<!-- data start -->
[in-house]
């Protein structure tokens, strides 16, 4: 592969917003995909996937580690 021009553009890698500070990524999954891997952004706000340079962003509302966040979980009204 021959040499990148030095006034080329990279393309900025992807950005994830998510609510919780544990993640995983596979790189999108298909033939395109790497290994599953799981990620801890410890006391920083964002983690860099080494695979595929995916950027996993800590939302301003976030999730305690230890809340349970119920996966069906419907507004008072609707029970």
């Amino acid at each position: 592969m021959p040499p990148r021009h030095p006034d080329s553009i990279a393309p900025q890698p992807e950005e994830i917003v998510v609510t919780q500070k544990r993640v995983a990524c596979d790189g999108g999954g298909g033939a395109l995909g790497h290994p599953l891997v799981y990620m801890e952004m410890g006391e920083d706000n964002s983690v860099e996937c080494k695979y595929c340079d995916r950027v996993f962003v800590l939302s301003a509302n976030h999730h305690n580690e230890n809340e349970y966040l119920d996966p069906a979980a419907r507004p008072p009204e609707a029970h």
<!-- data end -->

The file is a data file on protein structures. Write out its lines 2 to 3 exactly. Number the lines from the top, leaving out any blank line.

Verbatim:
């Protein structure tokens, strides 16, 4: 592969917003995909996937580690 021009553009890698500070990524999954891997952004706000340079962003509302966040979980009204 021959040499990148030095006034080329990279393309900025992807950005994830998510609510919780544990993640995983596979790189999108298909033939395109790497290994599953799981990620801890410890006391920083964002983690860099080494695979595929995916950027996993800590939302301003976030999730305690230890809340349970119920996966069906419907507004008072609707029970």
């Amino acid at each position: 592969m021959p040499p990148r021009h030095p006034d080329s553009i990279a393309p900025q890698p992807e950005e994830i917003v998510v609510t919780q500070k544990r993640v995983a990524c596979d790189g999108g999954g298909g033939a395109l995909g790497h290994p599953l891997v799981y990620m801890e952004m410890g006391e920083d706000n964002s983690v860099e996937c080494k695979y595929c340079d995916r950027v996993f962003v800590l939302s301003a509302n976030h999730h305690n580690e230890n809340e349970y966040l119920d996966p069906a979980a419907r507004p008072p009204e609707a029970h």